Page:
Today’s column is written by Nancy Marzouk, founder and CEO at MediaWallah.
I’ve noticed a recurring sentiment in recent conversations with several large advertisers: “I don’t want to leverage a walled garden but there doesn’t seem to be a better option.”
Why the dilemma? It’s quite simple. Brands are struggling with trade-offs. Matching customers and engaged and anonymous prospects across devices and media channels at scale in real time continues to be an issue. As mobile grows, this becomes even more imperative.
There shouldn’t have to be a trade-off. Advertisers need another solution other than using walled gardens to establish user connectivity – and that solution sits with them, not vendors. Advertisers don’t need packaged ad tech as it relates to data. They need an a la carte menu so they can leverage functionality that fits their data needs.
Some brands have started this migration. Gartner analyst Laura McLellan recently predicted that by 2017 CMOs would spend more on IT than their counterpart CIOs. The biggest driving force behind this shift is the building of an intelligence layer to leverage a brand’s data, which is paramount to drive corporate revenue.
Data Connectivity And Walled Gardens
For most brands, connecting consumers across devices is a complicated endeavor. On average, only 30% of an advertiser’s CRM data files are matched to online cookies. And on average, just 30% to 60% of an advertiser’s online anonymous and engaged prospects can be linked across media touch points and devices.
When you think about how many marketing platforms an advertiser uses and the fact that cookies are still the primary identifier used to sync people, it’s no wonder that data connectivity is problematic.
The idea behind walled gardens is that they can allow for better cross-platform user syncing and matching of online and offline user data. There are typically two types of walled gardens. The first type has rich registration data to maintain user persistency through deterministic matching, such as with Facebook and Google. The second type offers a full digital marketing suite so an advertiser can have better cookie connectivity by limiting the number of platform syncs and probabilistic matching.
The problem with walled gardens is that regardless of how users are connected, an advertiser must replace some marketing tech that’s working and accept decent connectivity for a fraction of their user event stream data. They’ll also be unable to successfully match data outside the walled garden. None of these caveats make sense for an advertiser.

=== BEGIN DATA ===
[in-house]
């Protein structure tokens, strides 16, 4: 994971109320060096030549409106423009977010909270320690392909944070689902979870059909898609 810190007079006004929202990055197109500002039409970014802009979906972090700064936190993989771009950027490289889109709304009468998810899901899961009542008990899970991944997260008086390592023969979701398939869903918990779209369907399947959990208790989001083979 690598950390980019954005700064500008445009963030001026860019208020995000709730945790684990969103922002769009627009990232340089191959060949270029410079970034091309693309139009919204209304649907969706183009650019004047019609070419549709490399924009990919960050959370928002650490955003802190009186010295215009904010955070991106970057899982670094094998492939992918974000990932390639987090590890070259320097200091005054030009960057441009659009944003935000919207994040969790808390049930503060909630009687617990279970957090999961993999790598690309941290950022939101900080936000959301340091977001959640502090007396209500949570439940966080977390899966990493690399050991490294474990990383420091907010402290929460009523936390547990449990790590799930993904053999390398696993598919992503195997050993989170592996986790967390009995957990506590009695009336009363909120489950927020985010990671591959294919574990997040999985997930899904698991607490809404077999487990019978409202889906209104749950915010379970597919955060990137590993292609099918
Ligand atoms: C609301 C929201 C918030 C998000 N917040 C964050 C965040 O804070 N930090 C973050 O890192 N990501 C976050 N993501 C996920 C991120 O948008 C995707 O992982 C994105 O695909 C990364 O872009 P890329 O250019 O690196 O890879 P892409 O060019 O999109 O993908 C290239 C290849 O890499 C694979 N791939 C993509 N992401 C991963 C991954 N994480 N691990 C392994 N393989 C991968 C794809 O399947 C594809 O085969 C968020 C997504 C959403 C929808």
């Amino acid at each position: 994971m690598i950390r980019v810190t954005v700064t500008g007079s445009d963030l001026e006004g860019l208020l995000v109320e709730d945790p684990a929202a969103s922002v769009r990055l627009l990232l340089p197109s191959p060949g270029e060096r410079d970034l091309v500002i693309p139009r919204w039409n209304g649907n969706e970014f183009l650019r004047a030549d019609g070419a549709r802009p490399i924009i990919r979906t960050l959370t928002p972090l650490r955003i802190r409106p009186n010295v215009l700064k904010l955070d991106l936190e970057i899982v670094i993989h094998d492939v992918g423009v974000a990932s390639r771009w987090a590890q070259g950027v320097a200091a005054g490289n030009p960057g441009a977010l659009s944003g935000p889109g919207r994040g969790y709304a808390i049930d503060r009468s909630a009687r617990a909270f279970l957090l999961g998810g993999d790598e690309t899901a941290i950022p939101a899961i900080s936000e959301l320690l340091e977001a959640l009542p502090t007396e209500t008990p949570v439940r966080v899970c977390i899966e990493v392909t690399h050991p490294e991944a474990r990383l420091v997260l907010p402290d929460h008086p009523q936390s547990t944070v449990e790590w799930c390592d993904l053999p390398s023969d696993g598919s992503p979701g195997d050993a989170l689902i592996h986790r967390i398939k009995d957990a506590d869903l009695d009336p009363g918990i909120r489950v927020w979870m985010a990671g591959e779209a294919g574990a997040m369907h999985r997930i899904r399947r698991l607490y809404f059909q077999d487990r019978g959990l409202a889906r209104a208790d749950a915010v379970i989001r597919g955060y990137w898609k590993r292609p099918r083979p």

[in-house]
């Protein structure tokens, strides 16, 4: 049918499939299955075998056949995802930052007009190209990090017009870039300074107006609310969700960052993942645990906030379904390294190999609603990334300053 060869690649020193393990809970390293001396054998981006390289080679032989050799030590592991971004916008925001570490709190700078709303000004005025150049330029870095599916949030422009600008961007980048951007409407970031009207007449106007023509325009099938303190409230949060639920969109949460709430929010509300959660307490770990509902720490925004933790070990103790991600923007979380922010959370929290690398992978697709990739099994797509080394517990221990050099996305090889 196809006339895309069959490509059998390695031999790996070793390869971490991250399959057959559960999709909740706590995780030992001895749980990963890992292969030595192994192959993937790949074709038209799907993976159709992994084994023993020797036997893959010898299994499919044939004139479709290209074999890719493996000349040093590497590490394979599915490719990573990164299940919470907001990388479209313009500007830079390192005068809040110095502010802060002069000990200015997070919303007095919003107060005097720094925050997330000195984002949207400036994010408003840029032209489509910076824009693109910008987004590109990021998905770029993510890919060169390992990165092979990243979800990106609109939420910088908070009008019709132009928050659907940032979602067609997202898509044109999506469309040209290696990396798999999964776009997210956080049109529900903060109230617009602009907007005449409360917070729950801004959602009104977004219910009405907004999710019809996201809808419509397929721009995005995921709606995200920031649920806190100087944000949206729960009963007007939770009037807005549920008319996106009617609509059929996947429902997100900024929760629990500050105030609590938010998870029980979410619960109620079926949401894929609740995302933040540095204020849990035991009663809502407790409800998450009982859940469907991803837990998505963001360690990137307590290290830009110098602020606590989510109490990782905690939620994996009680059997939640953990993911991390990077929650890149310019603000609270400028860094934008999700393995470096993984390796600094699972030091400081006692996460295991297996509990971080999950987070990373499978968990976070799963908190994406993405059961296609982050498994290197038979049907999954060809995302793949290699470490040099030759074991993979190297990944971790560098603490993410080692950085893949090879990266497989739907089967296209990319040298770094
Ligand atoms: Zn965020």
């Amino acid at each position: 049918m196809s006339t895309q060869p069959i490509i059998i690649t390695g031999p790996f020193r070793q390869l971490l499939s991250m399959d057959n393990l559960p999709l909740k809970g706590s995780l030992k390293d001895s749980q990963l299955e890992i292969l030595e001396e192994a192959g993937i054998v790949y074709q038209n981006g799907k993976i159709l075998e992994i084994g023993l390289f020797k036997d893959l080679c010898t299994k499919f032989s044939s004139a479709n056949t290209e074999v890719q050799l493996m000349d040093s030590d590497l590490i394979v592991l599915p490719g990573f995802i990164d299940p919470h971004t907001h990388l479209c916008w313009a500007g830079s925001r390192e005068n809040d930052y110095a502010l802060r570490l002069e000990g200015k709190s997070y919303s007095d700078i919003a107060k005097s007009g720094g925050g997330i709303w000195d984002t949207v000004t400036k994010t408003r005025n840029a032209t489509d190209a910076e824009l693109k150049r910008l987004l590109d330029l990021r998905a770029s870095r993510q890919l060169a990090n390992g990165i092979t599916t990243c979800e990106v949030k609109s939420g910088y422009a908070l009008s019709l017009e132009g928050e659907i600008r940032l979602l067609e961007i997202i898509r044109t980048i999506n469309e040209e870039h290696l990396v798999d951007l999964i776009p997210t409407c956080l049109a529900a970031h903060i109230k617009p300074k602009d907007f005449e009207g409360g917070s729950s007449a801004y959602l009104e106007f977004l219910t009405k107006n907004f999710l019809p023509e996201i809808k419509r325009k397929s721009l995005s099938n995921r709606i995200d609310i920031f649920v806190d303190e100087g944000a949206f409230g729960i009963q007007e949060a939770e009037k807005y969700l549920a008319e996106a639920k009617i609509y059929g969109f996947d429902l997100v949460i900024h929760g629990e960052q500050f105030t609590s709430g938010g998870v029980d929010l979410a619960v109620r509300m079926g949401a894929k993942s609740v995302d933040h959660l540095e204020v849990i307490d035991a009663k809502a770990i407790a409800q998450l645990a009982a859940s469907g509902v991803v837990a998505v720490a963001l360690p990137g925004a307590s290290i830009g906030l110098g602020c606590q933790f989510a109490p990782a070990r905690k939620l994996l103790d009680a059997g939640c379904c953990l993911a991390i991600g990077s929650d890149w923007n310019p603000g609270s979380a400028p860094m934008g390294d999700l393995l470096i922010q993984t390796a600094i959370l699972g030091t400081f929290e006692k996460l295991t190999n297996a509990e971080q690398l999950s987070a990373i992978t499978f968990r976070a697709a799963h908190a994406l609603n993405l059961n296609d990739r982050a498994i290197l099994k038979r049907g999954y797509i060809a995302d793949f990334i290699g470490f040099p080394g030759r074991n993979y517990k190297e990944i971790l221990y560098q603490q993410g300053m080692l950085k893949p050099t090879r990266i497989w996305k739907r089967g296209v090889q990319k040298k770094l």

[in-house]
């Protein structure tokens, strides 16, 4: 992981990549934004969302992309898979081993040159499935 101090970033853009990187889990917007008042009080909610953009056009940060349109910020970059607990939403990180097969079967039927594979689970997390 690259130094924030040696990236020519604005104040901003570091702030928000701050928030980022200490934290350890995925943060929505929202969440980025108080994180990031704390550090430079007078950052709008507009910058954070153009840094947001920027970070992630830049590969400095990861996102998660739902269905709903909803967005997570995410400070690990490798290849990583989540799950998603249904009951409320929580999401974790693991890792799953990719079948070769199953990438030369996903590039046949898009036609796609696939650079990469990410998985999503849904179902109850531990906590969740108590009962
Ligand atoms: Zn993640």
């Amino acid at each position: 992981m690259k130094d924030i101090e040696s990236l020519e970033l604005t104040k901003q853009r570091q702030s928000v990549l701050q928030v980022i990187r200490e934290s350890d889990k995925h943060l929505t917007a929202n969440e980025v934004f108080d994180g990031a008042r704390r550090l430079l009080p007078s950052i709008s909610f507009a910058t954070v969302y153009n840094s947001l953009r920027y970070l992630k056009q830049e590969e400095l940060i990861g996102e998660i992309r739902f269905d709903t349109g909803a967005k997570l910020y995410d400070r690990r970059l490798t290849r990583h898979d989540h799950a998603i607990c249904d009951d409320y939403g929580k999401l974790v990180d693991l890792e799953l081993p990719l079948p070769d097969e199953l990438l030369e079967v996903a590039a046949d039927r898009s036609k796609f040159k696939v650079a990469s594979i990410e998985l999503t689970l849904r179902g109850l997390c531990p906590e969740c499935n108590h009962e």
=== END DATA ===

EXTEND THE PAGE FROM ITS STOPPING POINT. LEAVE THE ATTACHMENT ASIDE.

Most brands do have some kind of ID tracking already in place for their customers. These brands use online registration and CRM automation as a way to extend these IDs online. They simply need a solution to maintain match tables and a mechanism to drop their own identifiers, such as first-party cookie to maintain user connectivity. A very low percentage of people block first-party cookies – less than 5% – and many would allow for better user identification over third-party cookies, which are used by most walled gardens.
Any marketing-tech vendors that drop third-party cookies could drop a first-party cookie if advertisers have an infrastructure to support hosting the vendor’s complete code. It’s not typically done because this would allow for complete transparency, which is outside of many vendors’ comfort zone. It also might commoditize other parts of a vendor’s platform and diminish its value.
First-party cookies can also extend across an advertiser’s digital paid media and owned properties for better engagement and anonymous prospect connectivity but they don’t solve the problem completely. Advertisers would still need to use probabilistic matching to compensate for data leakage due to cookie deletion and fragmentation of connected device among engaged and anonymous prospects. This is another a la carte feature, which today is packaged within ad tech.
I think the puzzle pieces are available for advertisers to solve user connectivity but advertisers must establish a proper infrastructure to support it and figure out which key components are needed to build their own solution.